- We pit petrol against diesel to find out which fuel works best
- Explore our guide to see which factors to take into account
- Our case study shows how to work out which one to pick
The question of whether to go petrol or diesel is nearly as old as the car itself. It’s an important decision and something that requires a bit of research because there are more factors in play here than you might think.
In this article we take you through the issues involved, and round up with a case study to show you the factors you should be taking into account when considering your next new company car.
Which sounds better - petrol, diesel, or hybrid? Watch our video below and listen!
Historically, diesel cars have been more efficient than petrol ones. They simply burn fuel in a more efficient manner, which means less used per mile.
That said, with the introduction of higher-tech turbocharging systems the petrol world is catching up.
In general, you’ll find petrol more efficient than diesel over a medium-to-long term of ownership if you predominantly do shorter trips. If you travel more on the motorway for longer distances, diesel is the way forward.
At the pumps you’ll find diesel is also more expensive than petrol (although this has been rather erratic over recent months and not the case for today’s averages), which reduces the gulf between the two and again means crunching some numbers.
Related to fuel economy is the CO2 output of the car in question, which of course has a direct impact on company car tax. Diesels generally emit less carbon dioxide, and thus cost less to tax. Since 2002 this difference has been redressed by the Government via the 3 percent diesel levy on Benefit-in-Kind tax, as diesels emit other nasties which must be accounted for. The surcharge was due to be dropped in April 2016, however on the back of last year’s Volkswagen emissions scandal, it’s now been extended until at least 2021.
Another factor is that the P11D prices of diesel cars are generally higher than petrol cars, so that will impact your tax calculations too.
Traditionalists may argue that petrol cars are better to drive than diesels. The main reason for this is that diesel cars have a much smaller power band, so you generally get more torque but spread over a smaller rev band. This problem is amplified by turbocharging, which is employed on most diesel engines these days to improve efficiency.
The upshot is that you often have to wait for the turbocharger to ‘wake up’ before the car’s performance is unleashed. After the surge, it’s time to change gear again as the torque tapers off.
In a typical petrol car power builds in relation to the revs, meaning more usable performance more of the time. It’s extremely satisfying chasing the needle to the red line on a petrol car, but others may prefer the lazier, lower-rev driving style of a torquey diesel.
Petrol engines are generally smoother than diesels, though premium manufacturers such as Jaguar and Audi are now building larger-capacity diesels which are almost silky smooth.
What is it?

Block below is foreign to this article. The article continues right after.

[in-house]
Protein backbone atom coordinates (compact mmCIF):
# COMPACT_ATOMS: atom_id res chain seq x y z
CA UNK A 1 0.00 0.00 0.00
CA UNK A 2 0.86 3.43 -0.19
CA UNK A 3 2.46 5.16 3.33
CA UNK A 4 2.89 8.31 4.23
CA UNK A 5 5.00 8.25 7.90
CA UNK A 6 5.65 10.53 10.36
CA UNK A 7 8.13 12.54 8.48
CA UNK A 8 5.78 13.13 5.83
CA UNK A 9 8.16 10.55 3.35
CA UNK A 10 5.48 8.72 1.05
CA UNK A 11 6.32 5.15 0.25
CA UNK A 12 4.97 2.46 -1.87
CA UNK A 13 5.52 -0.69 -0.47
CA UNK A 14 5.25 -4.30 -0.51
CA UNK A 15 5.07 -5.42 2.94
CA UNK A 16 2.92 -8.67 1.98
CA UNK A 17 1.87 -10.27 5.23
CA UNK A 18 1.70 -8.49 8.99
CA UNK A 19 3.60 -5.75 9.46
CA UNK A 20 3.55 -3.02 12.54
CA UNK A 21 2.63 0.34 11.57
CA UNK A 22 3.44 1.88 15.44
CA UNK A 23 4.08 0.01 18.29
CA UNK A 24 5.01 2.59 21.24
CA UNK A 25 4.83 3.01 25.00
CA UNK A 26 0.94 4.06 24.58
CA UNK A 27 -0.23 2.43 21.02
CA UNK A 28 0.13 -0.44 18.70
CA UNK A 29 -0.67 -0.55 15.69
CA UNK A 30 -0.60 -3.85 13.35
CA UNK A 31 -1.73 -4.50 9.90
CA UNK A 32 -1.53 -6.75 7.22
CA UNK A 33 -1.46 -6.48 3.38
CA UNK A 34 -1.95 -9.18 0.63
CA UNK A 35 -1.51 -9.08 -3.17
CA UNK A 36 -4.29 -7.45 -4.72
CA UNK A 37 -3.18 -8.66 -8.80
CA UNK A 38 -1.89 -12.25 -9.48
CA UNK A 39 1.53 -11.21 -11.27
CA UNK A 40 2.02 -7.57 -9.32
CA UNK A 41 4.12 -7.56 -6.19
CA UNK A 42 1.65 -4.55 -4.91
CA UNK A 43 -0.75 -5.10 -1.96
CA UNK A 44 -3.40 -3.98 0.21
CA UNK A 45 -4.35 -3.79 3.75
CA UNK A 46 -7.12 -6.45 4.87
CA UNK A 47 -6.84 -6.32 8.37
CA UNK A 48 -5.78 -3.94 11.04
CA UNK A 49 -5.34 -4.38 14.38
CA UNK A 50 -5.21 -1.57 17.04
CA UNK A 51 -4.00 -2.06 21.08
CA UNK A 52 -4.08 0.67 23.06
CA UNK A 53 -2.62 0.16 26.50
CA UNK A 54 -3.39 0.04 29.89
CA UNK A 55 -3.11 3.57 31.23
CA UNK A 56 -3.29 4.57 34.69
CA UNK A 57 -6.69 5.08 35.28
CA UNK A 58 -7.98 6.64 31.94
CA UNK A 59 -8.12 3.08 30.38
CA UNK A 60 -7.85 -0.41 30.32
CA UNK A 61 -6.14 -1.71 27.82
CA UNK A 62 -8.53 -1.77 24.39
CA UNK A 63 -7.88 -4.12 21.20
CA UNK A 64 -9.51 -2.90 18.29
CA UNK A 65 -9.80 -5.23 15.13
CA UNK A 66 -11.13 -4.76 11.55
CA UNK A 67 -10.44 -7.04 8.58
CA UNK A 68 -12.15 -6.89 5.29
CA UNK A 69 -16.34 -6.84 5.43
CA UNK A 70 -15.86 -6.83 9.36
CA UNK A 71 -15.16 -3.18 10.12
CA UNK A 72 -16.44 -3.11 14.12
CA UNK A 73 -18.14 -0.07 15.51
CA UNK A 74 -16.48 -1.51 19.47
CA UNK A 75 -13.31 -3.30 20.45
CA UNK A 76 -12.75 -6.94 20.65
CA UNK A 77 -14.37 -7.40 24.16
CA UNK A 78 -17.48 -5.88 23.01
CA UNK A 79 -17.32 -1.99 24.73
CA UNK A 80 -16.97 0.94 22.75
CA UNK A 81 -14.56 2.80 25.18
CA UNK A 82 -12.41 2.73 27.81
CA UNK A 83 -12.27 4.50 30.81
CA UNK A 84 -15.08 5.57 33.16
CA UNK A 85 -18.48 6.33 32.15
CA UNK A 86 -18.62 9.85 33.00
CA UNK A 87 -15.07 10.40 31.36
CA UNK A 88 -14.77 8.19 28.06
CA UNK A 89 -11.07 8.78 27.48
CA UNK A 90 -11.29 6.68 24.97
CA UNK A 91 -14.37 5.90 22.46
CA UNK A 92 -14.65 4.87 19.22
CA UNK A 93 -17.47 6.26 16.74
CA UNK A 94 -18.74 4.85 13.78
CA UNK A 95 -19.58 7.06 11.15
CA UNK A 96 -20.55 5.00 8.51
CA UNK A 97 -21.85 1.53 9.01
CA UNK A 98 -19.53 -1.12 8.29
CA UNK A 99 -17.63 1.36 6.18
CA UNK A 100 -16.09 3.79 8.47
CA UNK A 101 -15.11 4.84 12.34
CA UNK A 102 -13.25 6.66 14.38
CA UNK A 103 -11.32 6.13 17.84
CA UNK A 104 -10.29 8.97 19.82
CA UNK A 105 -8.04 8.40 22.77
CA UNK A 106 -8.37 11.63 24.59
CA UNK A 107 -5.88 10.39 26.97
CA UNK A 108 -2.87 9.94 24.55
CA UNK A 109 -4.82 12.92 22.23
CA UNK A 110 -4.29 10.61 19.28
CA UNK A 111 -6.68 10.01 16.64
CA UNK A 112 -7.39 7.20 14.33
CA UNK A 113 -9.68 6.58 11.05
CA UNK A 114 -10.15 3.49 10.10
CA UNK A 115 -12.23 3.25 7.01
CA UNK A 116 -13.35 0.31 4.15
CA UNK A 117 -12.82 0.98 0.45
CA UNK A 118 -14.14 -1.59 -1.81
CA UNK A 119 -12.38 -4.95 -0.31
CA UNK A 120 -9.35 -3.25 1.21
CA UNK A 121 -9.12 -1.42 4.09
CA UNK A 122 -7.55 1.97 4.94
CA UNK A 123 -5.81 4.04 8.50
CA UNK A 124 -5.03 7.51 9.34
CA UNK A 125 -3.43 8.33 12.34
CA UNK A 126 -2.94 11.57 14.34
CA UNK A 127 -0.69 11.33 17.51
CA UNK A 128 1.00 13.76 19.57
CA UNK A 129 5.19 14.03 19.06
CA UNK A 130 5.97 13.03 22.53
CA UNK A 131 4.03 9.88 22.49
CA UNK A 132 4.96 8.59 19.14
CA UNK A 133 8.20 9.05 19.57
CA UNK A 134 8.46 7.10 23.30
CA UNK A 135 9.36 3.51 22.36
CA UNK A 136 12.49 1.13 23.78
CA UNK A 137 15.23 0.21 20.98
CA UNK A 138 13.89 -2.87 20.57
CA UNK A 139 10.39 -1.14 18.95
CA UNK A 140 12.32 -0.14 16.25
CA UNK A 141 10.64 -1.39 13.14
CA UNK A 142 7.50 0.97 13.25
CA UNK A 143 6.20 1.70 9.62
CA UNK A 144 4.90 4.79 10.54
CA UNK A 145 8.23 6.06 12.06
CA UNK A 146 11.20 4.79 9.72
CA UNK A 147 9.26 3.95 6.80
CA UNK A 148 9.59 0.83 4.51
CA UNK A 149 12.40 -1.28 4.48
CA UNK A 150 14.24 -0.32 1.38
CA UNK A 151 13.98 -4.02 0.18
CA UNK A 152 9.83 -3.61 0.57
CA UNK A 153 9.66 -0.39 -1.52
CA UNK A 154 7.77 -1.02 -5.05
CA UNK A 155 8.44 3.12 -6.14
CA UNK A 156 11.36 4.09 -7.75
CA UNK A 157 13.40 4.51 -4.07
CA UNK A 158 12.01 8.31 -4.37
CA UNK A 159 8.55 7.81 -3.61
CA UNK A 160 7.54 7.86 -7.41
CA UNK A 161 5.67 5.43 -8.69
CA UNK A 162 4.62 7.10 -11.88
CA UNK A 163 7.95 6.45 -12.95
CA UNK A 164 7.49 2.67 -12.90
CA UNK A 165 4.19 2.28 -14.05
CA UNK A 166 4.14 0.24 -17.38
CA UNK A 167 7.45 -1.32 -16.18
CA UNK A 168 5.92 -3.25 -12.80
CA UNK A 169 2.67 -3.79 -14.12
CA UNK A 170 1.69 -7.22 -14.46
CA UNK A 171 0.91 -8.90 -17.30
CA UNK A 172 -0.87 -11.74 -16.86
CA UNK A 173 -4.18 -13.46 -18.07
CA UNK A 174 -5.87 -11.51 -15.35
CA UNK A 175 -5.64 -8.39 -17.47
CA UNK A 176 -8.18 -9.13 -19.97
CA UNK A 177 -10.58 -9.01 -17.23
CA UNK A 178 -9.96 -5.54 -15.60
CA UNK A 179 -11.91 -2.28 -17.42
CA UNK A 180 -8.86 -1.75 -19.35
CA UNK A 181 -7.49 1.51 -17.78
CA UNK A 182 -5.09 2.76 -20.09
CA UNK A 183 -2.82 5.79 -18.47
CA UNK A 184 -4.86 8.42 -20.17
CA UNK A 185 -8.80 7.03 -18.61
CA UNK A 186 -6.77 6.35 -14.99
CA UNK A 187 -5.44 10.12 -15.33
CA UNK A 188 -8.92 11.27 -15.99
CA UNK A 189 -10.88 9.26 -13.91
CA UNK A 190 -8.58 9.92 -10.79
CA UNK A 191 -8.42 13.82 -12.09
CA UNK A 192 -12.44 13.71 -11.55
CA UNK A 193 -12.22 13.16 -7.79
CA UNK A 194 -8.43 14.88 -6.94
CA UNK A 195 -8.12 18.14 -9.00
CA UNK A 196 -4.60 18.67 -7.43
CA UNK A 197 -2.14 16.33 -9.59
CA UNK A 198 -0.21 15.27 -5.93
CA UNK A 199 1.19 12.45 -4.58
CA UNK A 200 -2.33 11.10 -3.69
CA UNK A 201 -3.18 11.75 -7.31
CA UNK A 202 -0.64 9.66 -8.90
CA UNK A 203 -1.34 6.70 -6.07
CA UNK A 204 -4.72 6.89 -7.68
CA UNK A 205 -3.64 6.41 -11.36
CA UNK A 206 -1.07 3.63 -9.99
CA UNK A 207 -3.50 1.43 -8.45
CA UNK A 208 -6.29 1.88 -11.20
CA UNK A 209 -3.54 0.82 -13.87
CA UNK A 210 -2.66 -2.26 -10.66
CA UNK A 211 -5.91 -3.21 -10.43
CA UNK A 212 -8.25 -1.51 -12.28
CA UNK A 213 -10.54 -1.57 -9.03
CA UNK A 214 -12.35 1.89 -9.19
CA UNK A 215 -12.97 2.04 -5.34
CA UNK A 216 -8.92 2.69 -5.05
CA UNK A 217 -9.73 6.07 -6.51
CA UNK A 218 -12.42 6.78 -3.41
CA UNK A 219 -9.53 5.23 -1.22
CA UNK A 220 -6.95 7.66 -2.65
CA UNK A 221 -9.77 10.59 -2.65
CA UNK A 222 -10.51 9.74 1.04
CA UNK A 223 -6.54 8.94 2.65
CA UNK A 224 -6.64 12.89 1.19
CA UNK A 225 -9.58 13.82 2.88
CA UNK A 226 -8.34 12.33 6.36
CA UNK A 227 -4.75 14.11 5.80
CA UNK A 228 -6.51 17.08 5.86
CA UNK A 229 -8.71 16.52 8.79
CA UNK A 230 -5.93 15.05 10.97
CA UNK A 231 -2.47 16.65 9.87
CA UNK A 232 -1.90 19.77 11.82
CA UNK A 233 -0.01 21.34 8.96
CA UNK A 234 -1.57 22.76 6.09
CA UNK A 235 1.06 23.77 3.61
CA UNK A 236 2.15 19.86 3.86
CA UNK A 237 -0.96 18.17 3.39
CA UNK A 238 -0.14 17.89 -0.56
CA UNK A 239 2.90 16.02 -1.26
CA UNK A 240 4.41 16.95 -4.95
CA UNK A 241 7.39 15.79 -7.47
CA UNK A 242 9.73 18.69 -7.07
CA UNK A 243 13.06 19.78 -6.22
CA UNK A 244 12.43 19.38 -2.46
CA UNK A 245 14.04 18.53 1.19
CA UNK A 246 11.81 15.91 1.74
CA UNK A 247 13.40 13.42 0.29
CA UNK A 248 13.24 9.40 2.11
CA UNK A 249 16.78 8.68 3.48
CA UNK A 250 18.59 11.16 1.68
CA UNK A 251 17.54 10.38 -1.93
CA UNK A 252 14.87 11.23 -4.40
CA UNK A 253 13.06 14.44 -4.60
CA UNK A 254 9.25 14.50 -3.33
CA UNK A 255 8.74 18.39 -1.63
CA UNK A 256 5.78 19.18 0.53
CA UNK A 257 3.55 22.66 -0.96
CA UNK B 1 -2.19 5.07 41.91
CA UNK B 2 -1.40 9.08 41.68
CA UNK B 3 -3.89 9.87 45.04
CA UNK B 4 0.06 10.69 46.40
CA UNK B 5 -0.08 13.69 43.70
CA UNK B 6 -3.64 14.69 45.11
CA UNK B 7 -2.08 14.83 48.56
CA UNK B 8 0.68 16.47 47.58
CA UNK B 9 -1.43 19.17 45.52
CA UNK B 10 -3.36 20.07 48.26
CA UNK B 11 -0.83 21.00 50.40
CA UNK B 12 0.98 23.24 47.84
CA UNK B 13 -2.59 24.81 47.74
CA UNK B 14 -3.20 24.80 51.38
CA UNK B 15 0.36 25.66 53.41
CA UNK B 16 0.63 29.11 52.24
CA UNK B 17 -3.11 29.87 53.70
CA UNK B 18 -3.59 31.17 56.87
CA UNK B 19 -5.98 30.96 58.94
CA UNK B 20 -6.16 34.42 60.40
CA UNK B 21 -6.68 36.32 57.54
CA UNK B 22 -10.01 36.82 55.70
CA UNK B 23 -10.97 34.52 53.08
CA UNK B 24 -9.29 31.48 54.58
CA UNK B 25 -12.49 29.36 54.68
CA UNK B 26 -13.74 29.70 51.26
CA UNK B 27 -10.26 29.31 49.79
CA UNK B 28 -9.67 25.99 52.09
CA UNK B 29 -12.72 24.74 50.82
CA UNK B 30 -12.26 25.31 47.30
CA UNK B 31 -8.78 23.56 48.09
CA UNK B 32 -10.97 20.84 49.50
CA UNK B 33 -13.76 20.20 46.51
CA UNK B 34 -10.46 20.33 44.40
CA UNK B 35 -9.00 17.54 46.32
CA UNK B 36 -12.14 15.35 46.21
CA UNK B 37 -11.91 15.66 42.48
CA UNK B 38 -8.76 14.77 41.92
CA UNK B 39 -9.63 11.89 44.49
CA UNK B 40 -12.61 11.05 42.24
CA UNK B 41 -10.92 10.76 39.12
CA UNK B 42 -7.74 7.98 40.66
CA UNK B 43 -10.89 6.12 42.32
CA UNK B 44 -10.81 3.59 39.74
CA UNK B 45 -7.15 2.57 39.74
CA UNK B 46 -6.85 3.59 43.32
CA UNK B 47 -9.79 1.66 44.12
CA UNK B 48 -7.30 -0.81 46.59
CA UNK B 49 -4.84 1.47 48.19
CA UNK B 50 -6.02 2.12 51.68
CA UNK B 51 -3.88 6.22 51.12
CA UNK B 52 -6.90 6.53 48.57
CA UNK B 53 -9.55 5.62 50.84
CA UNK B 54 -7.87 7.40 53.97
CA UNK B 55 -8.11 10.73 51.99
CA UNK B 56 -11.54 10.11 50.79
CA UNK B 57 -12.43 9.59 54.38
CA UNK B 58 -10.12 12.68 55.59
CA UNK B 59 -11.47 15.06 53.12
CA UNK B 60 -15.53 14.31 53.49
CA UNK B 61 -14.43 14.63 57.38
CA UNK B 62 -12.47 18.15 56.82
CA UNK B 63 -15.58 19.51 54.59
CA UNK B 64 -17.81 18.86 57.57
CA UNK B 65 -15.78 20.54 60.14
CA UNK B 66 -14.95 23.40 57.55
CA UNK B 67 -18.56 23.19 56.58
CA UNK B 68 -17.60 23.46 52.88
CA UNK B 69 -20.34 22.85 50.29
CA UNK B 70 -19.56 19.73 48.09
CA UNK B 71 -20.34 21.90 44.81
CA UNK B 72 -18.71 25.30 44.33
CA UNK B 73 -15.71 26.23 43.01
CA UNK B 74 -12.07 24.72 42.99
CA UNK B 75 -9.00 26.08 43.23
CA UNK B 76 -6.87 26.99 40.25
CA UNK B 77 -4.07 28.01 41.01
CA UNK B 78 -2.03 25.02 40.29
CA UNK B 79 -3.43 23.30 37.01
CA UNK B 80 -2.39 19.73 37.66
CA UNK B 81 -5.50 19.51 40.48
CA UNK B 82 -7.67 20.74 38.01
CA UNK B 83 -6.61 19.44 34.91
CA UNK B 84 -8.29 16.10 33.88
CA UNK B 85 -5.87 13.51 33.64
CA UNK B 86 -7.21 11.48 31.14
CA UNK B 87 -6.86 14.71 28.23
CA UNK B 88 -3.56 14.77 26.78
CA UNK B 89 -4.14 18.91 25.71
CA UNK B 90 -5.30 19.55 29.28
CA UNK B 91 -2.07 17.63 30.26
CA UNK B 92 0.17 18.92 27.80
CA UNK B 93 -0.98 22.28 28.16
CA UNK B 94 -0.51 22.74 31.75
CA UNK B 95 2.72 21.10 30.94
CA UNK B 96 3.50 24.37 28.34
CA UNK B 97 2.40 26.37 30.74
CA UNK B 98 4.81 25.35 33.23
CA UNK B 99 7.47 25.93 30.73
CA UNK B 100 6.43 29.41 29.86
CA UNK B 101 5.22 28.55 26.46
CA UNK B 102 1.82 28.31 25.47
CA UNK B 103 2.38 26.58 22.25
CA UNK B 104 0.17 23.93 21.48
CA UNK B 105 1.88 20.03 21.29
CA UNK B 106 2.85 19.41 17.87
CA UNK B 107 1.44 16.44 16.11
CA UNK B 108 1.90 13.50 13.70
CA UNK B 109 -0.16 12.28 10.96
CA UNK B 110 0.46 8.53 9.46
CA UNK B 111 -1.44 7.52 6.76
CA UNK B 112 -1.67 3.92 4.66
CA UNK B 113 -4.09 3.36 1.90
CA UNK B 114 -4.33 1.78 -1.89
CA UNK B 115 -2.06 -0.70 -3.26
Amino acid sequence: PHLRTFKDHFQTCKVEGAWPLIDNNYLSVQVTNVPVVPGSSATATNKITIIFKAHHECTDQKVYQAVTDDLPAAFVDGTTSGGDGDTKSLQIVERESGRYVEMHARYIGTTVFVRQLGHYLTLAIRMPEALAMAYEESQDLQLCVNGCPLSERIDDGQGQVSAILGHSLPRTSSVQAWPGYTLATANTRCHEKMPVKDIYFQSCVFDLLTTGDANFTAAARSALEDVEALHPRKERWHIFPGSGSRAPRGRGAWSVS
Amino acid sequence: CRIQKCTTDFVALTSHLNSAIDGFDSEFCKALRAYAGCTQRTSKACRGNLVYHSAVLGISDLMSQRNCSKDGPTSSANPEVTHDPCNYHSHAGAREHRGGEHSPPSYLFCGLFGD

One of the most popular company cars here in the UK, the latest Audi A4 was launched in 2015 and brought with it new advanced on-board tech, unrivalled interior quality and a suite of petrol and diesel engines with impressive headline figures.
The two engines we are comparing here are as follows:
Petrol: 2-litre TFSI 187bhp S-Tronic – P11D: £30,125
Diesel: 2-litre TDI Ultra 187bhp manual – P11D £30,945
Petrol: 55.4mpg, 116g/km CO2, BIK for next three years for a 20 percent taxpayer*: £3,976.50
Cost in fuel over 10,000 miles per year for next three years: £2,589**
Diesel: 72.4mpg, 102g/km CO2, BIK for next three years for a 20 percent taxpayer*: £4,084.74
Cost in fuel over 10,000 miles per year for next three years: £1,982.64**
Difference in tax: petrol is £108.24 cheaper
Difference in fuel: diesel is £606.36 cheaper
Petrol: 187bhp, 320Nm of torque, 0-62mph in 7.3 seconds, 149mph top speed
Diesel: 187bhp, 400Nm of torque, 0-62mph in 7.7 seconds, 130mph top speed
This is based on an average mileage of 10,000 miles per year. If you cut the miles significantly, you’ll also cut the difference between petrol and diesel costs. That’s also assuming you pay for all of your own fuel – most fleet drivers have at least a percentage of their fuel covered by their company, which again is going to drive the difference down considerably.
You can see that both Audi A4s are very close in tax costs over a three-year period, clearly demonstrating how much cleaner petrol engines have become – plus with the continuing diesel surcharge in play, petrol can sometimes be a cheaper alternative each month.
In this case, diesel is the far superior choice when it comes to fuel economy - just remember it really depends on how many miles you have to pay fuel for, the types of journeys you do and how much you value the more rewarding engine in the petrol model.
*Total BIK tax cost is calculated based on the P11D price and the tax bands for the next three years (2016/17, 2017/18, 2018/19). All costs are correct at time of publication
**Based on official average fuel consumption figures and the UK average fuel prices from petrolprices.com on the 31st of March 2016 – 105.25p diesel, 105.26p petrol